New South Indians: Tribal Economics and the Eastern Band of Cherokee in the Twentieth Century lecture by Dr. Christopher Oakley
The Kirk Keller Memorial Lecture provided by the Foundation of Wayne Community College
The Eastern Band’s struggle for economic autonomy and financial stability throughout the 20th century was an integral part of the history of western North Carolina. The Eastern Band formally incorporated under North Carolina law in the 1880s, and their economic policies evolved as the country experienced Jim Crow segregation, the Great Depression, World War II, and the civil rights movement. During the 20th century, members of the Eastern Band embraced tourism and much later casino gaming. Their story is one of adaptation to advance the well-being of their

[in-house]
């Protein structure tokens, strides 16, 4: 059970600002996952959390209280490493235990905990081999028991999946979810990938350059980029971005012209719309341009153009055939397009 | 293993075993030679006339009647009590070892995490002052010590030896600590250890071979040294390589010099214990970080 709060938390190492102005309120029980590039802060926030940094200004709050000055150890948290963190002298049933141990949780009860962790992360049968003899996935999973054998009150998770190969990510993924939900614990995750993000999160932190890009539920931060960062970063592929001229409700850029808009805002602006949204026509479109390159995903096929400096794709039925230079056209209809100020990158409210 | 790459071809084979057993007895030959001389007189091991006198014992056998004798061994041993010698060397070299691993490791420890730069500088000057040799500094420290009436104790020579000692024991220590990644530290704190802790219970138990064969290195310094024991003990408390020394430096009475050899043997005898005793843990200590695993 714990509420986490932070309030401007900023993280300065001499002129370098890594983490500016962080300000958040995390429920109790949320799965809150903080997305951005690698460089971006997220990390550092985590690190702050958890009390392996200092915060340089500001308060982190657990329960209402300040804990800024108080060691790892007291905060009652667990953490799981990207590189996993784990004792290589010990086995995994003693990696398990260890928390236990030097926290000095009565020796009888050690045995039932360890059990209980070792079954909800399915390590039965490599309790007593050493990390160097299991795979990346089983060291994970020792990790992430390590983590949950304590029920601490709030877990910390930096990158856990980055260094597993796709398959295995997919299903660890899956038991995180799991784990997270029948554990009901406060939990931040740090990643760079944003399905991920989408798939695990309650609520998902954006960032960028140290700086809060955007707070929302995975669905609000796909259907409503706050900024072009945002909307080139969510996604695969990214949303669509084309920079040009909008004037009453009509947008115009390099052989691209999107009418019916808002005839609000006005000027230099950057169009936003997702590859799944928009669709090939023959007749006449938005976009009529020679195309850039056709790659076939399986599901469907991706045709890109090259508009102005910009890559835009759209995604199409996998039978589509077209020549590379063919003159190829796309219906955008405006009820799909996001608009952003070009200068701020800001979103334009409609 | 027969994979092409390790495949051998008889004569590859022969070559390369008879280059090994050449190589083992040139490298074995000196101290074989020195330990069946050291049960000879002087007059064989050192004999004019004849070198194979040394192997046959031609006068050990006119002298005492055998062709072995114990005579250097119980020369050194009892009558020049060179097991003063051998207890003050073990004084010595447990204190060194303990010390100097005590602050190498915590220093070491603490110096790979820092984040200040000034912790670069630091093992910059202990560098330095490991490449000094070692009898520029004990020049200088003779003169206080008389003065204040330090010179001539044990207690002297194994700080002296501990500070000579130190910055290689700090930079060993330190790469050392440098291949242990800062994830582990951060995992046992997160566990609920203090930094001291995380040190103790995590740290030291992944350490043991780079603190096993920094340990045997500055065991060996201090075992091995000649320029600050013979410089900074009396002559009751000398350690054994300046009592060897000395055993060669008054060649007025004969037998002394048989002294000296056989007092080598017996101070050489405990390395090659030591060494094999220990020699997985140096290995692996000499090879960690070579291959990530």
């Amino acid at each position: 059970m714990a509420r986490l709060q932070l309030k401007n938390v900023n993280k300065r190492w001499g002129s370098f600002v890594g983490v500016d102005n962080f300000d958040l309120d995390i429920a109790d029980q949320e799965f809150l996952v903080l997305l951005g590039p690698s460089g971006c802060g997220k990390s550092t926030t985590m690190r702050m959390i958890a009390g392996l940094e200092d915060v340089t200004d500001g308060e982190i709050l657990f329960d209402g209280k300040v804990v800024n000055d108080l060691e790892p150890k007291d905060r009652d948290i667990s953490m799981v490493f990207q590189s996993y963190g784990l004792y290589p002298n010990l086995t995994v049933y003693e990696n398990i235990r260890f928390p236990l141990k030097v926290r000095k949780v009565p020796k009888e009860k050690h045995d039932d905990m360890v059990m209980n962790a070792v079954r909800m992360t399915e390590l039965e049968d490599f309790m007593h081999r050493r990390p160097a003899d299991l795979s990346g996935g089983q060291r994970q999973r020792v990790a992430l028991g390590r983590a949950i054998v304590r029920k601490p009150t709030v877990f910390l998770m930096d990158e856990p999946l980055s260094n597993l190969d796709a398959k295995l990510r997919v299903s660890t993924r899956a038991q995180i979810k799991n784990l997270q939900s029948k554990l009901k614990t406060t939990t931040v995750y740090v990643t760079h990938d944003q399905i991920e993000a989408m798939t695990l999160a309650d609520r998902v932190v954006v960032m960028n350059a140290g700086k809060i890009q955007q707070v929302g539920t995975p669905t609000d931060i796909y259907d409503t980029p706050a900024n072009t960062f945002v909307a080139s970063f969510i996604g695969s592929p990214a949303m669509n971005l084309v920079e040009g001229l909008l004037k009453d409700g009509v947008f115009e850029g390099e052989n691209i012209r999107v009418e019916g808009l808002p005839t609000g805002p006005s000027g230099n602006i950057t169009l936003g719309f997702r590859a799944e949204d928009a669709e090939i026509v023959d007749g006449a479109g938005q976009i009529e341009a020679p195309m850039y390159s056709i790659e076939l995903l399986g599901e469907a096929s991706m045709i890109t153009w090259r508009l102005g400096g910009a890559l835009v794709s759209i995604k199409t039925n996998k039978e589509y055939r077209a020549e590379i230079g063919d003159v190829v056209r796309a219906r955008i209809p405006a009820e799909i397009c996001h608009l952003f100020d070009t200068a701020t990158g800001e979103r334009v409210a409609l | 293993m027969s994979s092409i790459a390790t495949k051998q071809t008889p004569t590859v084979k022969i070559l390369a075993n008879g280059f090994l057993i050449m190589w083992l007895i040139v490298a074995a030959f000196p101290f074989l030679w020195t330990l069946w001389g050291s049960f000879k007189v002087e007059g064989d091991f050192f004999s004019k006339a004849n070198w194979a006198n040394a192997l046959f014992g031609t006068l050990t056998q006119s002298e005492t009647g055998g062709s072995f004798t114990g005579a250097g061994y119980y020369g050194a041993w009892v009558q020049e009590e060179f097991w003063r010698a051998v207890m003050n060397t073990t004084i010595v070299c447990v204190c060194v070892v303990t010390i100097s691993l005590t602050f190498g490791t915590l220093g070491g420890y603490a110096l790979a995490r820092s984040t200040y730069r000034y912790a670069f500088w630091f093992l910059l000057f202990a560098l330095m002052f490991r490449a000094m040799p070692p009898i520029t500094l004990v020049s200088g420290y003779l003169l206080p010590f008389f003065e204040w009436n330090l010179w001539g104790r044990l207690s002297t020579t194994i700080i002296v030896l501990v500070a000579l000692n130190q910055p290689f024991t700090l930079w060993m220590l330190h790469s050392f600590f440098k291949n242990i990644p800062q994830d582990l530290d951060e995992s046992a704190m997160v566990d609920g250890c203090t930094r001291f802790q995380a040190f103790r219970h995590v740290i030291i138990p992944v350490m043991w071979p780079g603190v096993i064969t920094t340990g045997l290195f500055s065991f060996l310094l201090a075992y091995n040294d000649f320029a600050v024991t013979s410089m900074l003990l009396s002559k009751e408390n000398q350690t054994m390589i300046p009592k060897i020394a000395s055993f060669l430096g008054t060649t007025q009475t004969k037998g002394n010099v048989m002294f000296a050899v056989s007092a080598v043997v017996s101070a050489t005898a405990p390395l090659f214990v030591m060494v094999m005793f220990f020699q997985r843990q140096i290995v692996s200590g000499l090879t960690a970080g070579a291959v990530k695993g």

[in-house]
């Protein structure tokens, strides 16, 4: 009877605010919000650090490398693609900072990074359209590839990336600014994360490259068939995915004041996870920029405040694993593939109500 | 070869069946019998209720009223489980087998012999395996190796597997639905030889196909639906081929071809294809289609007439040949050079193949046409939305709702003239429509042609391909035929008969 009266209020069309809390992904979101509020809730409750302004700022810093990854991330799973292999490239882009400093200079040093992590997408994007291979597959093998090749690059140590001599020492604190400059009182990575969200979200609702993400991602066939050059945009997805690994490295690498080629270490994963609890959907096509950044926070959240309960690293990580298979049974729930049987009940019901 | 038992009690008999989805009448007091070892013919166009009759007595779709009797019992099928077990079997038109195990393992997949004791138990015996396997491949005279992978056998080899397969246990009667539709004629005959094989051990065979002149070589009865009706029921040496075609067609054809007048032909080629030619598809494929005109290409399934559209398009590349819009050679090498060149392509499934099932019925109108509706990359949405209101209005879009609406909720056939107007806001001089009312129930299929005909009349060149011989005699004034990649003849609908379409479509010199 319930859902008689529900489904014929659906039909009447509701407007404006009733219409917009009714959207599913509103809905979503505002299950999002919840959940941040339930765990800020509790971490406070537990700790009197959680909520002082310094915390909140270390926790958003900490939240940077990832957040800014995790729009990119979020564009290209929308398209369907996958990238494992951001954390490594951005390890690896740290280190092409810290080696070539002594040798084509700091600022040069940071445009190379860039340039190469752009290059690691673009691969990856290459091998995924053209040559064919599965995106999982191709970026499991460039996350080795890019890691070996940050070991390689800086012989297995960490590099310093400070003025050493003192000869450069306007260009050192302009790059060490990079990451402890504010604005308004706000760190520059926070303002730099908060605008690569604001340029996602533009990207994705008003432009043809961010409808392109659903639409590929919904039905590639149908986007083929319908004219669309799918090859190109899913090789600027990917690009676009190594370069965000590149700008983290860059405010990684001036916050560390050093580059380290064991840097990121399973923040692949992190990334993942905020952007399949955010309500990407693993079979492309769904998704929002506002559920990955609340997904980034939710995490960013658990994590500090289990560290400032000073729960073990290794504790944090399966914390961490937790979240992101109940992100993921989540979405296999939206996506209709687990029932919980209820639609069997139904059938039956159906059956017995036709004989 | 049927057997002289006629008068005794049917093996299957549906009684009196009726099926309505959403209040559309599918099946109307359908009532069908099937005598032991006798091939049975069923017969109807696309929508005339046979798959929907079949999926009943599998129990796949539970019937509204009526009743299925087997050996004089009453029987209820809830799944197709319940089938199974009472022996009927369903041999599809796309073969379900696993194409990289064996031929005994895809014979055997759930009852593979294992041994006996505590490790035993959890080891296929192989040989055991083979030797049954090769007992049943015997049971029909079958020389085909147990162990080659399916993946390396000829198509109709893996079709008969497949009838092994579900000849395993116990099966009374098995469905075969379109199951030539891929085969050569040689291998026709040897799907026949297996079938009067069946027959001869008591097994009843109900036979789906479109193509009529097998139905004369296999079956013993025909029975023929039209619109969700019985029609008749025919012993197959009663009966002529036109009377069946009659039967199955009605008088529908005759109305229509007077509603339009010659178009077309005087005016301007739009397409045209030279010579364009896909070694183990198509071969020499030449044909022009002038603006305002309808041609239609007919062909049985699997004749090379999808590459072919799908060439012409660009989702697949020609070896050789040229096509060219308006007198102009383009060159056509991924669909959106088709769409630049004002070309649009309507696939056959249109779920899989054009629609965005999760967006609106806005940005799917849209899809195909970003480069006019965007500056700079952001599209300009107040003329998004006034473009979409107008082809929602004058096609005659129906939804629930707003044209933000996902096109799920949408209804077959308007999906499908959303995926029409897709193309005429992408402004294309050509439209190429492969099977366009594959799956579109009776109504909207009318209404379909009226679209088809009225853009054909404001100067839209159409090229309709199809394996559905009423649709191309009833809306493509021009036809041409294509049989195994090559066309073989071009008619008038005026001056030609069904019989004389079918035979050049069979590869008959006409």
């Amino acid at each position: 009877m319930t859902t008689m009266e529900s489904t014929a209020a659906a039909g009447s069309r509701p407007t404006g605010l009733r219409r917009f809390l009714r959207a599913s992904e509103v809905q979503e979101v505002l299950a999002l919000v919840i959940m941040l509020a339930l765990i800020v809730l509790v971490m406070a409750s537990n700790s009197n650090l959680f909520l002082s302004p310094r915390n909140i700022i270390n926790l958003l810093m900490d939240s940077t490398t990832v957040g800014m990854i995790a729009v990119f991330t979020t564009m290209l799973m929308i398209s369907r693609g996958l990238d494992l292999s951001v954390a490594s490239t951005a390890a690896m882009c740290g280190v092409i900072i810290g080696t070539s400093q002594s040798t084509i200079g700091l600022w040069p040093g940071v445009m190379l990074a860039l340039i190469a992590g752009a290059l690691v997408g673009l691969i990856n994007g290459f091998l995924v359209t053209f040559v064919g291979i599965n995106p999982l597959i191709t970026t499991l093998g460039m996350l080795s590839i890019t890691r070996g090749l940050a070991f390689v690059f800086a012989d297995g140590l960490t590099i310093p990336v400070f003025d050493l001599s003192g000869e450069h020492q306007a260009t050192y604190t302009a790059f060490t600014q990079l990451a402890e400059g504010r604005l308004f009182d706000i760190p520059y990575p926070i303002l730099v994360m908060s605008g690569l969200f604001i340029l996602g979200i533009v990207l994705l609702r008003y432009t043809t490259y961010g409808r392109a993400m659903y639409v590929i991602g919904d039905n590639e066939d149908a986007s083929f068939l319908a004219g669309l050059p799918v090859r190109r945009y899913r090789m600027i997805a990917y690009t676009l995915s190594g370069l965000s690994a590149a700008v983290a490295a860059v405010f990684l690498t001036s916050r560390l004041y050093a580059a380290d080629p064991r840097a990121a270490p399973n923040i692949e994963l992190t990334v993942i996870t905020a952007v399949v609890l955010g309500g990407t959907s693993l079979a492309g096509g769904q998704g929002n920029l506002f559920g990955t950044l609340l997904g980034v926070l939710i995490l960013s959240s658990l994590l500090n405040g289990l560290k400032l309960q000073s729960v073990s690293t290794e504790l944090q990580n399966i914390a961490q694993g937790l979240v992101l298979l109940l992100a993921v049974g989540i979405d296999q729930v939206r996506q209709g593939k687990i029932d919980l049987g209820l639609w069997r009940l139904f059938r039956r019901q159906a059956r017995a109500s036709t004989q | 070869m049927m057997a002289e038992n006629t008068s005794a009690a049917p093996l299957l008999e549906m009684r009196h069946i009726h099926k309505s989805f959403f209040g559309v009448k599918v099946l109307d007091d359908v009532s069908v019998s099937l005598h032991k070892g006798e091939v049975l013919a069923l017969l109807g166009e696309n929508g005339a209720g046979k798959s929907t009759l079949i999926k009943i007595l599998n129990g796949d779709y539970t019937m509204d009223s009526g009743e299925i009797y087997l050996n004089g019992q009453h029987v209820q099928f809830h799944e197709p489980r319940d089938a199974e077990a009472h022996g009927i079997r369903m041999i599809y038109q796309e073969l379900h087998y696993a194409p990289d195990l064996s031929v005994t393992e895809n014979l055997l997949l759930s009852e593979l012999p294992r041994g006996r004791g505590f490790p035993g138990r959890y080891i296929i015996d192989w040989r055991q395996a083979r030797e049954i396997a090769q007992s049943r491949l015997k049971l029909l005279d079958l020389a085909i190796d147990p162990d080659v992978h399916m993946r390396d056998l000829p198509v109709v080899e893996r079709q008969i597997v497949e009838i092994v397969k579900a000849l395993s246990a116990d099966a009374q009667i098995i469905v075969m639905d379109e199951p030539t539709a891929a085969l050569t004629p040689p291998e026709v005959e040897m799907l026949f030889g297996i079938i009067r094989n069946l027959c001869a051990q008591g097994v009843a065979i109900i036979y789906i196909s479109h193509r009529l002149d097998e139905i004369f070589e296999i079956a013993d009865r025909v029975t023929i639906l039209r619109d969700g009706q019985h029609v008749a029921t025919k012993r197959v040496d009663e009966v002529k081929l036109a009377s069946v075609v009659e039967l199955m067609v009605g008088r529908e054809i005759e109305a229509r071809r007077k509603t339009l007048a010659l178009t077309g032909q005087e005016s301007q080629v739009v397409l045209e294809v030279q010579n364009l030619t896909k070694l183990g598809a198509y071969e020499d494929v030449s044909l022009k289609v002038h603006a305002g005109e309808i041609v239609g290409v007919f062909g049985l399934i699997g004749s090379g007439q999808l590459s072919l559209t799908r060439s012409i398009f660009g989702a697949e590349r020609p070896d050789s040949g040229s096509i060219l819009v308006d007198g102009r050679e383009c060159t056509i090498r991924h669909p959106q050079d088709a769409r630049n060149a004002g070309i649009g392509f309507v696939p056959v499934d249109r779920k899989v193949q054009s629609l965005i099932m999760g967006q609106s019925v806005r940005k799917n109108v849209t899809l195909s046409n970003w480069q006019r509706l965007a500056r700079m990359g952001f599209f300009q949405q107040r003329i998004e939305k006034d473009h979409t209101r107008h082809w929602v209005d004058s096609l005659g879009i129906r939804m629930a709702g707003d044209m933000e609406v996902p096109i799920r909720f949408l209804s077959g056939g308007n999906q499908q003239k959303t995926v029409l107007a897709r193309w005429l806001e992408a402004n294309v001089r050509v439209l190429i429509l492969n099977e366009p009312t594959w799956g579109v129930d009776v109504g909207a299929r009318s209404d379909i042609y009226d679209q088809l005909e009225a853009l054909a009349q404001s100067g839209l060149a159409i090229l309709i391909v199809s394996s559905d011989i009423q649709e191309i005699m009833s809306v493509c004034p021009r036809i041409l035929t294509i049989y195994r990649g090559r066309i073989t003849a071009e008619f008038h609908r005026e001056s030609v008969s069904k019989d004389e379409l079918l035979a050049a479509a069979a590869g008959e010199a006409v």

nation’s economy and community.
Dr. Christopher Oakley is an Associate Professor and Chair of the Department of History at East Carolina University. Oakley specializes in North Carolina History and Native American History. He received his Ph.D. in History from the University of Tennessee in 2002 and has published scholarly articles in “The North Carolina Historical Review,” “Mississippi Quarterly,” “The Native South,” and “Southern Cultures” and two books: Keeping the Circle: American Indian Identity in Eastern North Carolina 1885-2004 and New South Indians: Tribal Economics and the Eastern Band of Cherokee Indians in the Twentieth Century.